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Story No. 785

The Two Friends

Book Name:

Russian Fairy Tales

Tradition: Russia ,Muscovite


In the days of old there lived in a certain village two young men. They were great friends, went to besyedas[403] together, in fact, regarded each other as brothers. And they made this mutual agreement. Whichever of the two should marry first was to invite his comrade to his wedding. And it was not to make any difference whether he was alive or dead.

About a year after this one of the young men fell ill and died. A few months later his comrade took it into his head to get married. So he collected all his kinsmen, and set off to fetch his bride. Now it happened that they drove past the graveyard, and the bridegroom recalled his friend to mind, and remembered his old agreement. So he had the horses stopped, saying:

“I’m going to my comrade’s grave. I shall ask him to come and enjoy himself at my wedding. A right trusty friend was he to me.”

So he went to the grave and began to call aloud:

“Comrade dear! I invite thee to my wedding.”

Suddenly the grave yawned, the dead man arose, and said:

“Thanks be to thee, brother, that thou hast fulfilled thy promise. And now, that we may profit by this happy chance, enter my abode. Let us quaff a glass apiece of grateful drink.”

“I’d have gone, only the marriage procession is stopping outside; all the folks are waiting for me.”

“Eh, brother!” replied the dead man, “surely it won’t take long to toss off a glass!”

The bridegroom jumped into the grave. The dead man poured him out a cup of liquor. He drank it off – and a hundred years passed away.

“Quaff another cup, dear friend!” said the dead man.

He drank a second cup – two hundred years passed away.

“Now, comrade dear, quaff a third cup!” said the dead man, “and then go, in God’s name, and celebrate thy marriage!”

He drank the third cup – three hundred years passed away.

The dead man took leave of his comrade. The coffin lid fell; the grave closed.

The bridegroom looked around. Where the graveyard had been, was now a piece of waste ground. No road was to be seen, no kinsmen, no horses. All around grew nettles and tall grass.

He ran to the village – but the village was not what it used to be. The houses were different; the people were all strangers to him. He went to the priest’s – but the priest was not the one who used to be there – and told him about everything that had happened. The priest searched through the church-books, and found that, three hundred years before, this occurrence had taken place: a bridegroom had gone to the graveyard on his wedding-day, and had disappeared. And his bride, after some time had passed by, had married another man.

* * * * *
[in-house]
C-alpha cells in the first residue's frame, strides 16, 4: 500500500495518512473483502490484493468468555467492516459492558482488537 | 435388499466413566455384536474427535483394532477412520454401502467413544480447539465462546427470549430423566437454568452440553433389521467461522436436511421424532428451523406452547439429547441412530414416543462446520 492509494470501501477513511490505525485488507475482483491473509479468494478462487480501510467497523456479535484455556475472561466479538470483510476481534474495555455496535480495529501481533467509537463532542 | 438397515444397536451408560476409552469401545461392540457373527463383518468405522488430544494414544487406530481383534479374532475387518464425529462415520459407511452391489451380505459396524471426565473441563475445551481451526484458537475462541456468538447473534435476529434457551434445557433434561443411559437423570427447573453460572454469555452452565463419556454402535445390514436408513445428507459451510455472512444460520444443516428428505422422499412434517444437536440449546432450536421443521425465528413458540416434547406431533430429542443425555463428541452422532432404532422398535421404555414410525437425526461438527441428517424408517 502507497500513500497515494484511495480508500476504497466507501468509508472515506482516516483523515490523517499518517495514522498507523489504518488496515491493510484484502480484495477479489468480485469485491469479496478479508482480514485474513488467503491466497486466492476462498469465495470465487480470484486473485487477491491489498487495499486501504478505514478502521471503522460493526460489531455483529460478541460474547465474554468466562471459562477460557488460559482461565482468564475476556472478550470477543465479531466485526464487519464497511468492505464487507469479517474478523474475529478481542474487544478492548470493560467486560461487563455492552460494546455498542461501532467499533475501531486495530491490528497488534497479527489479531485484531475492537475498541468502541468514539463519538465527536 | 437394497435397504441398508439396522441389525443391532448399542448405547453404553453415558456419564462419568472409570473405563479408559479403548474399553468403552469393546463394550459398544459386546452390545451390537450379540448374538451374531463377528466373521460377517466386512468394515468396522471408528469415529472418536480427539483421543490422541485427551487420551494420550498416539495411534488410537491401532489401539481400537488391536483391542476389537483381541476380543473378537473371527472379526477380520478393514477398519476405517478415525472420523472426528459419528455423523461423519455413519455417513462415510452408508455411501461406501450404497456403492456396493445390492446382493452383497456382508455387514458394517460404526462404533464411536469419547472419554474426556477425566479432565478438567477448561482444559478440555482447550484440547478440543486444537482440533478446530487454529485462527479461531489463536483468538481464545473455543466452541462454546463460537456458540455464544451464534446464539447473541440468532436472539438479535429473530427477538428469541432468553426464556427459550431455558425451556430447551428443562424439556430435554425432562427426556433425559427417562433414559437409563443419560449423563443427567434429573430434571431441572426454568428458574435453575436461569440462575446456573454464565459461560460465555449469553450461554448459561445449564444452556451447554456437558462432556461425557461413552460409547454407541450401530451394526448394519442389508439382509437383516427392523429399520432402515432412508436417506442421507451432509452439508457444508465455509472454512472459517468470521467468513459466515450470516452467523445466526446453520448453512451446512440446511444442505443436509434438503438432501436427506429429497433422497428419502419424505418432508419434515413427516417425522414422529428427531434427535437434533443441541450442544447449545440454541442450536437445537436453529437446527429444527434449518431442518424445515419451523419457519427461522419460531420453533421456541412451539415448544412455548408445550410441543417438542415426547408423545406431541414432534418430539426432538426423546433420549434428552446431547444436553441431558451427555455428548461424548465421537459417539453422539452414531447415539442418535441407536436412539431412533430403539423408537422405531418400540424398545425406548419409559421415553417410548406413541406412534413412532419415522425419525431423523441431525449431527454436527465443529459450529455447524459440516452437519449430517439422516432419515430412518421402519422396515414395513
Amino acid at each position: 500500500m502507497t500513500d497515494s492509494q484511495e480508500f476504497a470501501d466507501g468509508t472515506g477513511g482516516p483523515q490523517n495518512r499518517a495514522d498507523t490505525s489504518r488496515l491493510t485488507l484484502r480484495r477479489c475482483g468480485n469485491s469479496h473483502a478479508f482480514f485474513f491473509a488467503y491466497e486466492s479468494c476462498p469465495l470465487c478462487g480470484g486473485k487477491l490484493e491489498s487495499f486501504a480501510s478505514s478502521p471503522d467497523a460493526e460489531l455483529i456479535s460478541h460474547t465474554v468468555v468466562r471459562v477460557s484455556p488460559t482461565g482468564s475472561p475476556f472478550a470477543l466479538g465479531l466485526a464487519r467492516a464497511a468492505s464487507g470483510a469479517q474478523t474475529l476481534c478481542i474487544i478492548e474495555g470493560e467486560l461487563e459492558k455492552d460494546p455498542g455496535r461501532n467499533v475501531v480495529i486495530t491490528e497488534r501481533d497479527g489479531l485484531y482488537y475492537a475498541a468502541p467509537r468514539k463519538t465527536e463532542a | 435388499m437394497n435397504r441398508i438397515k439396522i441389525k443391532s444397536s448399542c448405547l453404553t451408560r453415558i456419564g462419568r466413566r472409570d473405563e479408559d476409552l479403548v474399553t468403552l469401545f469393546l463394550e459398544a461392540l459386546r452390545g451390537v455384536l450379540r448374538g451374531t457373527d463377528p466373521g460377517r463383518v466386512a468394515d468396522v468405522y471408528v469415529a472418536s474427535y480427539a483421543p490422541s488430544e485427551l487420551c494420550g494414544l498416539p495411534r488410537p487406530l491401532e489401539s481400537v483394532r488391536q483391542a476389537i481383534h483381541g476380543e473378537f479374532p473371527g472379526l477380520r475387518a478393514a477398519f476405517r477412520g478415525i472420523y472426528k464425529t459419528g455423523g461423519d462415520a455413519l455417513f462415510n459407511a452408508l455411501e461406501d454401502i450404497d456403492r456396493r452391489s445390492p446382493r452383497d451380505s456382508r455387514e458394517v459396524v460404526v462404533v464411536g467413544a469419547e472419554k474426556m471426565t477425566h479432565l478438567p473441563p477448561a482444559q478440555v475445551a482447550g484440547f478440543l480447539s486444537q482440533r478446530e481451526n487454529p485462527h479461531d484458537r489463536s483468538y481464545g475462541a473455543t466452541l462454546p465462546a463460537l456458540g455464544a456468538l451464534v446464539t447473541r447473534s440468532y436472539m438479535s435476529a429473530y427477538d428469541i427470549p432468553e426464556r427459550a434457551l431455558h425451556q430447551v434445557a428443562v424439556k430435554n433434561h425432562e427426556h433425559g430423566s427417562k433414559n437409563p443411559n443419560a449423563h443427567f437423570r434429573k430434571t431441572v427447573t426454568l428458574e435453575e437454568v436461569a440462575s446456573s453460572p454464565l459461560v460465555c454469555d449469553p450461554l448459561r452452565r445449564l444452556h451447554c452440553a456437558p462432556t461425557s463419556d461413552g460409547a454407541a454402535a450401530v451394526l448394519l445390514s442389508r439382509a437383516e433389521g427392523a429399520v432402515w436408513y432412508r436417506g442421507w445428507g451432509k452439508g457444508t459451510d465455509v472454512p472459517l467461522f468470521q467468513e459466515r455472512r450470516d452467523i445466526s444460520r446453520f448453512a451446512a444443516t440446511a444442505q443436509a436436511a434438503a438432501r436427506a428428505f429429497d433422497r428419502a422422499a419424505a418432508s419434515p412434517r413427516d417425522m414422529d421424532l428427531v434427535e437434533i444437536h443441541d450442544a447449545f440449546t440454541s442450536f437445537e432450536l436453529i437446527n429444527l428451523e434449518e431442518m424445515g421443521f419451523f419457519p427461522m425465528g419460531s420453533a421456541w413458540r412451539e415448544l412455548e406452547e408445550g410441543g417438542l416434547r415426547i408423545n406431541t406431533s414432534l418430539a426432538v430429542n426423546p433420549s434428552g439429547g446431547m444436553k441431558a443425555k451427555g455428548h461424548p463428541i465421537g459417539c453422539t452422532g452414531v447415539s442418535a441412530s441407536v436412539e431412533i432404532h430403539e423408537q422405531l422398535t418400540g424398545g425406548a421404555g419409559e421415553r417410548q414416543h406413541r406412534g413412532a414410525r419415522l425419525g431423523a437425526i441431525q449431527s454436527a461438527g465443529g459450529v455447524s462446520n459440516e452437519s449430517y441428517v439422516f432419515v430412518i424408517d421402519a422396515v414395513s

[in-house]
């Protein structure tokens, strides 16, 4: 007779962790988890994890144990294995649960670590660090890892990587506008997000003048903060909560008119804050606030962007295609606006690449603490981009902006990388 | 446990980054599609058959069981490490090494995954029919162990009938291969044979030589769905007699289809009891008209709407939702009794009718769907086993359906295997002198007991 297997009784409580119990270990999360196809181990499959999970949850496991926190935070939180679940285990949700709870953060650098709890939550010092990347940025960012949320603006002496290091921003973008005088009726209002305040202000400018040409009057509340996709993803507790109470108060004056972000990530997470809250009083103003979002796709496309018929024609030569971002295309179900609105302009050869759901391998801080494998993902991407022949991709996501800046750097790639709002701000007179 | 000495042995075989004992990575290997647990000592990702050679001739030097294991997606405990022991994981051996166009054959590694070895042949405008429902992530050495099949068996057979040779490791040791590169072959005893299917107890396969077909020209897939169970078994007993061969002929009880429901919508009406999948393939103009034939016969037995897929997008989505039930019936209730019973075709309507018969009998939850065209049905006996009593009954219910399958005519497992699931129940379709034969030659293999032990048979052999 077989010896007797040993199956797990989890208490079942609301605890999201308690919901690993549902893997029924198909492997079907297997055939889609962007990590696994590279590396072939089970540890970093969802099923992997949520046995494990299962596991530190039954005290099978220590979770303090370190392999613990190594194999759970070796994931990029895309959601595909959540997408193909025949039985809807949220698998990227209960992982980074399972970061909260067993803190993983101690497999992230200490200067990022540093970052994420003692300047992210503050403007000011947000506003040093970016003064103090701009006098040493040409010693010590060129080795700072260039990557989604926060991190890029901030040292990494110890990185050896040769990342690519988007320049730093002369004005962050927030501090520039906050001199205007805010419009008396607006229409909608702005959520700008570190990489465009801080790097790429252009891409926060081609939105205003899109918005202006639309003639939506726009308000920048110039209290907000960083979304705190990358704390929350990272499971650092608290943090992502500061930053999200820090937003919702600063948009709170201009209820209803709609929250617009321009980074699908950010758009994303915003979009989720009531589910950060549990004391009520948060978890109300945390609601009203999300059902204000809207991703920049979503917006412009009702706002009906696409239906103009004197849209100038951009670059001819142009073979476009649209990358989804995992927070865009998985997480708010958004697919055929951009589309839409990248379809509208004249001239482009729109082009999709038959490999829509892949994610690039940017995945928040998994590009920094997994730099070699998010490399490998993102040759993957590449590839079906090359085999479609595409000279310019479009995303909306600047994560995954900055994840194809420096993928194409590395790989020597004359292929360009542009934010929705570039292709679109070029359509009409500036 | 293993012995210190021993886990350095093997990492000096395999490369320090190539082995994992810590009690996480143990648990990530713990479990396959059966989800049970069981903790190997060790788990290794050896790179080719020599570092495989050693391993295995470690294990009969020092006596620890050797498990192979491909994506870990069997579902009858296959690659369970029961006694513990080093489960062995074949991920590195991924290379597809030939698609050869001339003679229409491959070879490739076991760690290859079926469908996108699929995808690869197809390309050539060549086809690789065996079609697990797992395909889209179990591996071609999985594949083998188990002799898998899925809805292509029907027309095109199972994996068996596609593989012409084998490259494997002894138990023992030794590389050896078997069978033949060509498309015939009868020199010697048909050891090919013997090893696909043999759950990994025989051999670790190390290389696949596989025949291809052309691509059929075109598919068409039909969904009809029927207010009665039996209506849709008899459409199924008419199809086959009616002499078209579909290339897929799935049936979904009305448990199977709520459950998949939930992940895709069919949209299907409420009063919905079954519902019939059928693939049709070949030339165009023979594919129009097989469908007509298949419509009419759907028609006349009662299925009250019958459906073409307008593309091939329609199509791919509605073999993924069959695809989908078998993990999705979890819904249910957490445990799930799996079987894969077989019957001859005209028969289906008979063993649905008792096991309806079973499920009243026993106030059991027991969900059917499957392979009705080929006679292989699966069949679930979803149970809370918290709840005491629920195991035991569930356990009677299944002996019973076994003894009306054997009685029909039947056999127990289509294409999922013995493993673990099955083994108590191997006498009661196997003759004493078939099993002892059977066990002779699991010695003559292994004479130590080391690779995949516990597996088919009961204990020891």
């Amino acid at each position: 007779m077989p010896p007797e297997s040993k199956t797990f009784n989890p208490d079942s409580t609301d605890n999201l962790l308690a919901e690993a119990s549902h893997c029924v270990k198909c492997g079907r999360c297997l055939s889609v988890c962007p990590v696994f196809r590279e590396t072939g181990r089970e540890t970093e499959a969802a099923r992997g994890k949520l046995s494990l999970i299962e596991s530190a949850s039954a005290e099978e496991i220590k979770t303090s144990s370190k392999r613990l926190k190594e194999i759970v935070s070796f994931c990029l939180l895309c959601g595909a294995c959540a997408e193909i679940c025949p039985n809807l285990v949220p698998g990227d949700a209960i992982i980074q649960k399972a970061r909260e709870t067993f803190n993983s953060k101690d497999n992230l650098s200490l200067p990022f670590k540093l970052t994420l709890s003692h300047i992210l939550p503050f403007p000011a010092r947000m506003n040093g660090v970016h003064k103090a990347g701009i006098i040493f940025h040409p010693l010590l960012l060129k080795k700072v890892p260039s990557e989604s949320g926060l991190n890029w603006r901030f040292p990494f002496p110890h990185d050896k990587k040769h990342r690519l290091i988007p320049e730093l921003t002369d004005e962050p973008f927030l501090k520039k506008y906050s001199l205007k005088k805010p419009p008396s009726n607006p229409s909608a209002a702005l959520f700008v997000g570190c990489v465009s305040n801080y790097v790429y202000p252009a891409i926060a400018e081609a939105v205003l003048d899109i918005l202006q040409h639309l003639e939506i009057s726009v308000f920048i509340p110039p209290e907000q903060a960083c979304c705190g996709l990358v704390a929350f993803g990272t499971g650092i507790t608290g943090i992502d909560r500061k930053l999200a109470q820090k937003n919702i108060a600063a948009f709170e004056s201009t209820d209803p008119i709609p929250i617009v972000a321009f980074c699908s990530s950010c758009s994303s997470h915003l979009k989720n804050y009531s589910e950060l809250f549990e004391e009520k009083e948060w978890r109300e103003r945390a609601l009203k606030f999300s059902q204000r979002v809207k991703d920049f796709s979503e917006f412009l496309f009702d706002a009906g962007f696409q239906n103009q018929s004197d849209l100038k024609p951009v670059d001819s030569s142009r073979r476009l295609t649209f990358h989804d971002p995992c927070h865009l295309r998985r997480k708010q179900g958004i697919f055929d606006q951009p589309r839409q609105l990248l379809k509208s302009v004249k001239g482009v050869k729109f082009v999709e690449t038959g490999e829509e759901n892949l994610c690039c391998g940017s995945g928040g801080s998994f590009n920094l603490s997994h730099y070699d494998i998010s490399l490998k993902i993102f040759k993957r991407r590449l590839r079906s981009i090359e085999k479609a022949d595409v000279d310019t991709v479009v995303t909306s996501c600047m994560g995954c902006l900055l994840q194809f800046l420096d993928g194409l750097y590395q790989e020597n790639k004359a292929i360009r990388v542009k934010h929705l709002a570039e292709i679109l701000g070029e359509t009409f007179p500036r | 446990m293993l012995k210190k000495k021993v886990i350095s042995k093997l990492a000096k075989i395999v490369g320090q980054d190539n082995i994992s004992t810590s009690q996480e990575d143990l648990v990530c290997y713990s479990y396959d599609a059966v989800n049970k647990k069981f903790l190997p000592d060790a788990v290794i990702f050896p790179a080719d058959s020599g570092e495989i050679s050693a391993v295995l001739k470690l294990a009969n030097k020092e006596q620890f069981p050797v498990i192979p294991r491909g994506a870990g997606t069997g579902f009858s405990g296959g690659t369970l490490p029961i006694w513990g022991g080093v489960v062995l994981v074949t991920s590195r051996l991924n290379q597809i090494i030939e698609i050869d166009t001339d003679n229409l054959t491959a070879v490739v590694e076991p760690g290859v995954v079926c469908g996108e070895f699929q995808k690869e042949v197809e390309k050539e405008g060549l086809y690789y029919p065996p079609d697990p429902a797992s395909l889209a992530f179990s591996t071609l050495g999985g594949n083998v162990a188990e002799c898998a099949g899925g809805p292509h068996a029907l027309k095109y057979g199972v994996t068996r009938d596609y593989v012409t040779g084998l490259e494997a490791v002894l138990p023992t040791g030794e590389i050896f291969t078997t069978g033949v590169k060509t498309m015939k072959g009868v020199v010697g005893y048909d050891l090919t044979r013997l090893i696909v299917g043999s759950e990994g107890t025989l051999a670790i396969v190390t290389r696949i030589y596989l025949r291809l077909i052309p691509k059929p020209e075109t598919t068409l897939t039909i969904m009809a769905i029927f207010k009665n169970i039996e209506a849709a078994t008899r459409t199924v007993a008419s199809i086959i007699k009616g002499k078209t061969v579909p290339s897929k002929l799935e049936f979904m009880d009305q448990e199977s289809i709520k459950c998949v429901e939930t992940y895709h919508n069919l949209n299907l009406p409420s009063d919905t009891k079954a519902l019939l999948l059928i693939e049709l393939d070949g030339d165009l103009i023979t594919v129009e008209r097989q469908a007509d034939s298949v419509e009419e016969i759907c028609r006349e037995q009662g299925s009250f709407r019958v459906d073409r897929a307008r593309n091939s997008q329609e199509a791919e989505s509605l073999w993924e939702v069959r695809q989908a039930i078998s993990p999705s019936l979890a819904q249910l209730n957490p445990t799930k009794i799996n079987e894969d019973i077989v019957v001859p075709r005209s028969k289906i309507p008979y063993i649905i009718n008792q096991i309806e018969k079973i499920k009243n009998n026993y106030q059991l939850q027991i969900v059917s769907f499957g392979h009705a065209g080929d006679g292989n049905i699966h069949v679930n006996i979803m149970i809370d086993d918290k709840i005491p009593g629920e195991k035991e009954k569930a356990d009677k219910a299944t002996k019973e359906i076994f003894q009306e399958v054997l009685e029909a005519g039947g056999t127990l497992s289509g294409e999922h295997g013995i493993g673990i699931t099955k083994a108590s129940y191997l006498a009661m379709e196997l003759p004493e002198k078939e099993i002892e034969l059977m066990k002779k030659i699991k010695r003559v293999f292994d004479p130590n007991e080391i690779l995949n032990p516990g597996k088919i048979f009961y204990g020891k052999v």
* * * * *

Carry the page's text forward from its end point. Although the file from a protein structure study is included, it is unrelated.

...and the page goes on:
[402] Afanasief, vi, p. 322, 323.

[403] Evening gatherings of young people.


[The “Rip van Winkle” story is too well known to require more than a passing allusion. It was doubtless founded on one of the numerous folk-tales which correspond to the Christian legend of “The Seven Sleepers of Ephesus” – itself an echo of an older tale (see Baring Gould, “Curious Myths,” 1872, pp. 93-112, and Cox, “Mythology of the Aryan Nations,” i. 413) – and to that of the monk who listens to a bird singing in the convent garden, and remains entranced for the space of many years: of which latter legend a Russian version occurs in Chudinsky’s collection (No. 17, pp. 92-4). Very close indeed is the resemblance between the Russian story of “The Two Friends,” and the Norse “Friends in Life and Death” (Asbjörnsen’s New Series, No. 62, pp. 5-7). In the latter the bridegroom knocks hard and long on his dead friend’s grave. At length its occupant appears, and accounts for his delay by saying he had been far away when the first knocks came, and so had not heard them. Then he follows the bridegroom to church and from church, and afterwards the bridegroom sees him back to his tomb. On the way the living man expresses a desire to see something of the world beyond the grave, and the corpse fulfils his wish, having first placed on his head a sod cut in the graveyard. After witnessing many strange sights, the bridegroom is told to sit down and wait till his guide returns. When he rises to his feet, he is all overgrown with mosses and shrub (var han overvoxen med Mose og Busker), and when he reaches the outer world he finds all things changed.]

But from these dim sketches of a life beyond, or rather within the grave, in which memories of old days and old friendships are preserved by ghosts of an almost genial and entirely harmless disposition, we will now turn to those more elaborate pictures in which the dead are represented under an altogether terrific aspect. It is not as an incorporeal being that the visitor from the other world is represented in the Skazkas. He comes not as a mere phantom, intangible, impalpable, incapable of physical exertion, haunting the dwelling which once was his home, or the spot to which he is drawn by the memory of some unexpiated crime. It is as a vitalized corpse that he comes to trouble mankind, often subject to human appetites, constantly endowed with more than human strength and malignity. His apparel is generally that of the grave, and he cannot endure to part with it, as may be seen from the following story –



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